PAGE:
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Antidiabetic effects of sub-chronic administration of the cannabinoid receptor (CB1) antagonist, AM251, in obese diabetic (ob/ob) mice.

Research paper by Nigel N Irwin, Kerry K Hunter, Norma N Frizzell, Peter R PR Flatt

Indexed on: 15 Jan '08Published on: 15 Jan '08Published in: European Journal of Pharmacology



Abstract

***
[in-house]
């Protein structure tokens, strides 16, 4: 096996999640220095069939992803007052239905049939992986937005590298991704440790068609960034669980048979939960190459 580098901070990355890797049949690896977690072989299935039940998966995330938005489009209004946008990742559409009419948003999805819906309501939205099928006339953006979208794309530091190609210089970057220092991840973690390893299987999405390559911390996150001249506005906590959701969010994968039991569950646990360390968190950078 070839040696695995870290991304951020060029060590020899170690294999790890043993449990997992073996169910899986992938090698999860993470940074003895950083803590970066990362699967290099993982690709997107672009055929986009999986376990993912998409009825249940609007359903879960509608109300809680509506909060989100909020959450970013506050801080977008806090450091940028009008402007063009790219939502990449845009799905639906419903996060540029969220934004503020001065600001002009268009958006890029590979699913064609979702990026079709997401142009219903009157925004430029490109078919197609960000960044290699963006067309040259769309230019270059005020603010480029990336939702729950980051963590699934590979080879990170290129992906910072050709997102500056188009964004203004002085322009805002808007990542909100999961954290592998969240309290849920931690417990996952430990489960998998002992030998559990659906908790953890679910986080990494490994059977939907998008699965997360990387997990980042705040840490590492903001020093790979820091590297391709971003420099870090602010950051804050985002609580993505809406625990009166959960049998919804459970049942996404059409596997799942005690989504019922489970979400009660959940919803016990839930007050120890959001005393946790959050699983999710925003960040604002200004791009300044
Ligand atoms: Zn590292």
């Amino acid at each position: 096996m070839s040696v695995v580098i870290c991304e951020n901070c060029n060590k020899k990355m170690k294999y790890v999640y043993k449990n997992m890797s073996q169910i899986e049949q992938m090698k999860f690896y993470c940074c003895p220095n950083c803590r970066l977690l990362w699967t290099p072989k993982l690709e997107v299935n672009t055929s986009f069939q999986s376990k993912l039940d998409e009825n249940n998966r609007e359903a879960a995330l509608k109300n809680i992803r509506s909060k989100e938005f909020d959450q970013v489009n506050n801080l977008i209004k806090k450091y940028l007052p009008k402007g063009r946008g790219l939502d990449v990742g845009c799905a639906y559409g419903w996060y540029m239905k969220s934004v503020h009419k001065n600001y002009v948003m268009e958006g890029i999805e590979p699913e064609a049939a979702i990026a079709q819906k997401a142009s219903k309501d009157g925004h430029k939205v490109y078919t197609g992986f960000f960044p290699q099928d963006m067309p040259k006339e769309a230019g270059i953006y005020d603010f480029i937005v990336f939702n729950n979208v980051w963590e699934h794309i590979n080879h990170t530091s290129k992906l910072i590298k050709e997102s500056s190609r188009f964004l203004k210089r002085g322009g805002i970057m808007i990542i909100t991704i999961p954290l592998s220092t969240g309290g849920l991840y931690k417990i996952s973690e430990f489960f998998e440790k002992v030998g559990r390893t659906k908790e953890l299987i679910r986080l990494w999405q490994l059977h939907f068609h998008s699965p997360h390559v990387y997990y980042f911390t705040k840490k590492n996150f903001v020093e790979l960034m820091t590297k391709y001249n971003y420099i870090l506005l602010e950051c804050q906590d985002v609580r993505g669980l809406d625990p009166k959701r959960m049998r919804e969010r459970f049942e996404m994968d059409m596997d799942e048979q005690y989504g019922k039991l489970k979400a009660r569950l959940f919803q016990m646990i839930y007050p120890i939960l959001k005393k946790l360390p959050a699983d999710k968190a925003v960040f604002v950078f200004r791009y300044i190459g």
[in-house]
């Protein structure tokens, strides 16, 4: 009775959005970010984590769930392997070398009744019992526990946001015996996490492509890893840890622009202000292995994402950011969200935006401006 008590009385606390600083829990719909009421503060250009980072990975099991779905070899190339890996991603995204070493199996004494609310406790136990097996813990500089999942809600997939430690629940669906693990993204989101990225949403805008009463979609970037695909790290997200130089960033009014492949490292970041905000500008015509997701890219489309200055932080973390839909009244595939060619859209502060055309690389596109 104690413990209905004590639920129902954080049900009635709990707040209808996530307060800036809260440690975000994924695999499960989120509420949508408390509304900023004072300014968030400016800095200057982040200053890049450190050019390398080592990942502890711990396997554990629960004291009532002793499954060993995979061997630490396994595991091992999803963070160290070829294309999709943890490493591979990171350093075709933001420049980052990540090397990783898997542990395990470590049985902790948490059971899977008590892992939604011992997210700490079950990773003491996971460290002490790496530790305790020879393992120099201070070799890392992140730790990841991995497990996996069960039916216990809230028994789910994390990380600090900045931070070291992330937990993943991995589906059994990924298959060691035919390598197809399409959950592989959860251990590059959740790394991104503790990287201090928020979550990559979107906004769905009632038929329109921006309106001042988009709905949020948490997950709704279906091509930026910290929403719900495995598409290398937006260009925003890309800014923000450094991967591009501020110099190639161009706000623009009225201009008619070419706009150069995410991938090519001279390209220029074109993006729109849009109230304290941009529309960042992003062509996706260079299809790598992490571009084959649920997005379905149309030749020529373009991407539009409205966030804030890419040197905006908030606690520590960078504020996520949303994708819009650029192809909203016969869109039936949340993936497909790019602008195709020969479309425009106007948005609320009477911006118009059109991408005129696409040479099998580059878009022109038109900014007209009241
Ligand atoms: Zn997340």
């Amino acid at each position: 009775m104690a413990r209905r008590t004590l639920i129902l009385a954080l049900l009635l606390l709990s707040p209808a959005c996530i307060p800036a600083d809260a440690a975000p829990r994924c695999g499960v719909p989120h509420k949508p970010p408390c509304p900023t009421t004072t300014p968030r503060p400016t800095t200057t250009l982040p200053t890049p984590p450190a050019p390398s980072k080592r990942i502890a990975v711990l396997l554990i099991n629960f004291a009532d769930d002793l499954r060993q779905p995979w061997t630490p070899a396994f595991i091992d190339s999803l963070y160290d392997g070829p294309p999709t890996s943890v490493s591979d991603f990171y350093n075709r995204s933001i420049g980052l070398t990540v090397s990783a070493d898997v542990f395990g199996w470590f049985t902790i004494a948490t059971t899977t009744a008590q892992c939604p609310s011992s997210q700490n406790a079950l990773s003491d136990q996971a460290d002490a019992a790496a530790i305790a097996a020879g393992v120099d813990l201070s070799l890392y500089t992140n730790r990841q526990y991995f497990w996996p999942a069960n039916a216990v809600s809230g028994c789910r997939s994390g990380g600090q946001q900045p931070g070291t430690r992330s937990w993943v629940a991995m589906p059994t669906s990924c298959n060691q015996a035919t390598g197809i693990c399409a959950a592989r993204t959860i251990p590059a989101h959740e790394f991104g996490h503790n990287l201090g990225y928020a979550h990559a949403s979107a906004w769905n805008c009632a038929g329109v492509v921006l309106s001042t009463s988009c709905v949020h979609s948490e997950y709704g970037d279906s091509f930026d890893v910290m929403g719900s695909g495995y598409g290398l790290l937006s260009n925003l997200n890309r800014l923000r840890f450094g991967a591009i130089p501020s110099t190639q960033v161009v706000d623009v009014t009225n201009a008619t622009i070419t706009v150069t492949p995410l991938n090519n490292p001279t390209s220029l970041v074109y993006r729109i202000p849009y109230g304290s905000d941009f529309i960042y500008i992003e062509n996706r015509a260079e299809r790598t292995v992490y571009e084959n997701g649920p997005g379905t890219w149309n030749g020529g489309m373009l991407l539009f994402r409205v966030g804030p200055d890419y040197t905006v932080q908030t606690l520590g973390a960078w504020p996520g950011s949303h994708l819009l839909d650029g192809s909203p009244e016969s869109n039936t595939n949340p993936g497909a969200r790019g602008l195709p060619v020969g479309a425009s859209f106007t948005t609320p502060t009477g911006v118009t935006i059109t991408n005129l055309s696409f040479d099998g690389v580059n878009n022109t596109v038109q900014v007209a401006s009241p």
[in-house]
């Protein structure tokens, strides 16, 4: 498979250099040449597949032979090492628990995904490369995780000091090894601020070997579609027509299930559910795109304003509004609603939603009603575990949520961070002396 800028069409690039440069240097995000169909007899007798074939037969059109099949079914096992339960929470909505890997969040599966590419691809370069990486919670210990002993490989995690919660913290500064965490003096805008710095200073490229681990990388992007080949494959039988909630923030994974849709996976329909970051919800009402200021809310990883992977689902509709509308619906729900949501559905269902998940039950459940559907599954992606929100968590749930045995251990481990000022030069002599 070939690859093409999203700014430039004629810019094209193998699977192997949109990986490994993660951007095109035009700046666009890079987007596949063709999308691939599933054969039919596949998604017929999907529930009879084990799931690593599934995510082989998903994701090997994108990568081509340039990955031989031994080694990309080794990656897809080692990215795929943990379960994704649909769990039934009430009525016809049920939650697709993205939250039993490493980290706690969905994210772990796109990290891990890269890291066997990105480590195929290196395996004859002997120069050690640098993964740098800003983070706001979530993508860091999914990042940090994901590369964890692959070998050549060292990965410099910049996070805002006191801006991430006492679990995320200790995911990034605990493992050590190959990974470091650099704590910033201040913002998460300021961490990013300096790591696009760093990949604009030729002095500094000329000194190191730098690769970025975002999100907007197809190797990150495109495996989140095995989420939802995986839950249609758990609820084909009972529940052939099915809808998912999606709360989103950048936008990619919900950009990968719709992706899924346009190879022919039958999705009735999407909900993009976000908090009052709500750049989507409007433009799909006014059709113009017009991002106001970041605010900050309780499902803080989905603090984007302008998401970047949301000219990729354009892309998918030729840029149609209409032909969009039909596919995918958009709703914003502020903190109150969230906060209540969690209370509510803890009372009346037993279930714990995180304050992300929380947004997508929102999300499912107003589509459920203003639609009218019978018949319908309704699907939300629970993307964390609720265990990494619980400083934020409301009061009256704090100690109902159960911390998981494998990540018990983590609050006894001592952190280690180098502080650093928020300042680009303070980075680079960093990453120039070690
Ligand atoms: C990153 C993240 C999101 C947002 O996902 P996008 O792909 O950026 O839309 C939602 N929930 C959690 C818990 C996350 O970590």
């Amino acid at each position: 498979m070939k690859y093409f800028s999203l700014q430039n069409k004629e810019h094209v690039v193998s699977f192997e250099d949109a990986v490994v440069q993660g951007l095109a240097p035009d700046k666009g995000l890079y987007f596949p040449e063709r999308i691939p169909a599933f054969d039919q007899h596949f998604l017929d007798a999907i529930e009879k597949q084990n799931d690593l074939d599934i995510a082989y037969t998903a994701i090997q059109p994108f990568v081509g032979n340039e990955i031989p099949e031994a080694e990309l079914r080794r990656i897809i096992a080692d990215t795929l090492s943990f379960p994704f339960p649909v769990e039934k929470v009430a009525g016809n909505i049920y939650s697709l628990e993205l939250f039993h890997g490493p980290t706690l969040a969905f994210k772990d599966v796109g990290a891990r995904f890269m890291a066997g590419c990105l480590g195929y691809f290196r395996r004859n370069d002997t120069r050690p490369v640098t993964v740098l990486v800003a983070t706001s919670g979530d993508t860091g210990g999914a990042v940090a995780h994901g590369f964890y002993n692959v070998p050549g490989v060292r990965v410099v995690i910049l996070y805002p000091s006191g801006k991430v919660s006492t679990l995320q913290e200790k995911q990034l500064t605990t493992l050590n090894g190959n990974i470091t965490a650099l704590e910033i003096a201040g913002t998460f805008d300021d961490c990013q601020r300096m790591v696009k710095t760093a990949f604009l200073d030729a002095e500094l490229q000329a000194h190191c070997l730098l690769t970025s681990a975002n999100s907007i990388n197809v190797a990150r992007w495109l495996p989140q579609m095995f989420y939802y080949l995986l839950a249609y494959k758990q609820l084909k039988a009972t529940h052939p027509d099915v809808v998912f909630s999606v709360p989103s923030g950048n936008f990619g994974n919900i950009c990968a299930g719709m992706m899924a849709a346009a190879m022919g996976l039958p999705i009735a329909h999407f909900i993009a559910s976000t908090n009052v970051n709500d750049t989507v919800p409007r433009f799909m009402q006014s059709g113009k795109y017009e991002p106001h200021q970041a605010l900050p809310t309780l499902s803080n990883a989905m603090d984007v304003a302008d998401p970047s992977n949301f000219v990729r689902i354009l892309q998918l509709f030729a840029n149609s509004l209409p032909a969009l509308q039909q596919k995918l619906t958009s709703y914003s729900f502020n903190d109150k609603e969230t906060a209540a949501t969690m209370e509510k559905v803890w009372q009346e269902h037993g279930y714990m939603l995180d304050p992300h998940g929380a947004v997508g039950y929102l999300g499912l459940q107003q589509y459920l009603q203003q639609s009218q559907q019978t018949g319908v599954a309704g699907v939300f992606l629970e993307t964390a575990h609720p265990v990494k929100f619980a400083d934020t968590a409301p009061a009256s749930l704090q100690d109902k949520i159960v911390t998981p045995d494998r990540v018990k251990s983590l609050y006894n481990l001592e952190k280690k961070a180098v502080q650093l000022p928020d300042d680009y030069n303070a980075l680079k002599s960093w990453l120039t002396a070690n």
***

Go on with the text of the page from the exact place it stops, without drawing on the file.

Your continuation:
Recent research suggests that cannabinoid CB1 receptor antagonism reduces appetite and body weight gain. The present study was designed to assess the sub-chronic effects of the selective cannabinoid CB1 receptor antagonist, AM251 (N-(Piperidin-1-yl)-5-(4-iodophenyl)-1-(2,4-dichlorophenyl)-4-methyl-1H-pyrazole-3-carboxamide), in young ob/ob mice. Pair-fed animals were used as additional controls. Daily injection of AM251 (6 mg/kg body weight) for 18 days significantly (P<0.05) decreased daily and 18-day cumulative food intake. The corresponding body weight change did not achieve significance and values were not different from pair-fed mice. Non-fasting plasma glucose was decreased (P<0.05) from day 10 onwards by AM251 treatment. The glycaemic response to intraperitoneal glucose was correspondingly improved (P<0.05) in AM251 treated mice. In keeping with this, insulin sensitivity was enhanced (P<0.05) compared to controls. Furthermore, adipose mRNA levels of acetyl-CoA carboxylase 1 were significantly (P<0.05) reduced by 18 days AM251 treatment. There were no differences in either non-fasting or glucose-stimulated insulin release. Pair-feeding had broadly similar metabolic effects to AM251 treatment apart from increased (P<0.01) locomotor activity which was only observed in AM251 treated ob/ob mice. These data indicate that sub-chronic antagonism of the cannabinoid CB1 receptor by daily treatment with AM251 counters aspects of the hyperphagia-related impairment of ob/ob mouse metabolism. Such effects seem predominantly mediated by restriction of energy intake.